Jim Bishop, Professor. Ocean carbon cycle dynamics, remote sensing, aquatic chemistry, marine biogeochemistry, land - ocean biogeochemistry, chemical oceanography, ocean sensors and autonomous observing systems, Carbon Explorer, Carbon Flux Explorer.
Research Profile

Kristie A. Boering, Professor. Physical chemistry, climate change, atmospheric chemistry, environmental chemistry, ozone, earth and planetary science, isotopic compositions of atmospheric trace gases, stratospheric ozone, carbon dioxide, nitrous oxide, molecular hydrogen, methane.
Research Profile

William Boos, Associate Professor. Atmospheric science, climate dynamics, monsoons, Earth's hydrological cycle.

Bruce Buffett, Professor. Dynamics and evolution of planetary interiors, including mantle convection, plate tectonics, and planetary dynamos.

Roland Burgmann, Professor. Geophysics, geology, earth and planetary science, geomechanics, tectonics, structural geology, active tectonics, fault zone processes, crustal deformation, space geodesy.
Research Profile

+ Eugene Chiang, Professor. Planetary science, theoretical astrophysics, dynamics, planet formation, circumstellar disks.
Research Profile

Ronald C. Cohen, Professor. Physical chemistry, water, climate, air pollution, atmospheric chemistry, environmental chemistry, analytical chemistry, ozone, nitrogen oxides, CO2, clouds.
Research Profile

William D. Collins, Professor in Residence. Interactions of clouds and aerosols with solar and terrestrial radiation.

Kurt Cuffey, Professor. Continuum mechanics, climate, geomorphology, glaciers, glaciology, climate history, stable isotopes, geographical thought.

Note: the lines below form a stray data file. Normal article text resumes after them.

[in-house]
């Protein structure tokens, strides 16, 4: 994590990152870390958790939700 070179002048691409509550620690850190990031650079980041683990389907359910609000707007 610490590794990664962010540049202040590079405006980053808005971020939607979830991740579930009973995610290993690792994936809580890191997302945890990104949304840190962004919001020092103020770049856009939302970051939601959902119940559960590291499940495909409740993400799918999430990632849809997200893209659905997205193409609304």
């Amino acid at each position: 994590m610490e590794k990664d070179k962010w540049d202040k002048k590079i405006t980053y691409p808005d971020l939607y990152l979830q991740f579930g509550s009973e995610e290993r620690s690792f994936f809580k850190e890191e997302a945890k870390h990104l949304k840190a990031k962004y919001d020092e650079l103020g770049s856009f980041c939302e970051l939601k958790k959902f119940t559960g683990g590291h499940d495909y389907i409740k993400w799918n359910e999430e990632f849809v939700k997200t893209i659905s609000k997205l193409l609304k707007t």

Research Profile

Imke De Pater, Professor. Radio, planetary science, infrared, observations.
Research Profile

William E. Dietrich, Professor. Morphology, earth and planetary sciences, geomorphology, evolution of landscapes, geomorphic transport laws, landscape evolution modeling, high resolution laser altimetry, cosmogenic nuclide analysis.
Research Profile

Douglas S. Dreger, Professor. Wave propagation, geophysics, earth and planetary sciences, waveform data, geophysical inverse problems, seismic radiation, regional distance methodology, crustal structure affects on ground motions in the greater San Francisco Bay area.
Research Profile

Inez Fung, Professor. Global change, environmental policy, ecosystem scienes.
Research Profile

Lynn Ingram, Professor. Geophysics, geology, earth and planetary science, geography, stratigraphy with strontium isotopes, paleontological, paleoclimate, California climate change, paleosalinity, shellmounds, geochemical data, paleoclimatic and paleo-environmental reconstruction in aquatic environments using sedimentological.
Research Profile

Raymond Jeanloz, Professor. Planetary geophysics, high-pressure physics, national and international security, science-based policy.
Research Profile

+ Michael Manga, Professor. Hydrogeology, fluid mechanics, geomorphology, earth and planetary science, geological processes involving fluids, including problems in physical volcanology, geodynamics, dynamics of suspensions, flow and transport in porous materials, percolation theory.
Research Profile

Burkhard Militzer, Associate Professor. Saturn, structure and evolution of Jupiter, and extrasolar giant planets.
Research Profile

Steven R. Pride, Adjunct Professor. Crusted seismology, poroelasticity, electrical properties of rocks, physics of brittle fracture.

James W. Rector, Professor. Geophysics, Oil and Gas, Unconventional Shale Gas Reservoirs, Horizontal Drilling, Fracking, Near Surface Seismology, Tunnel Detection, Treasure Hunting, and Geophysical Archaeology, Borehole Seismology.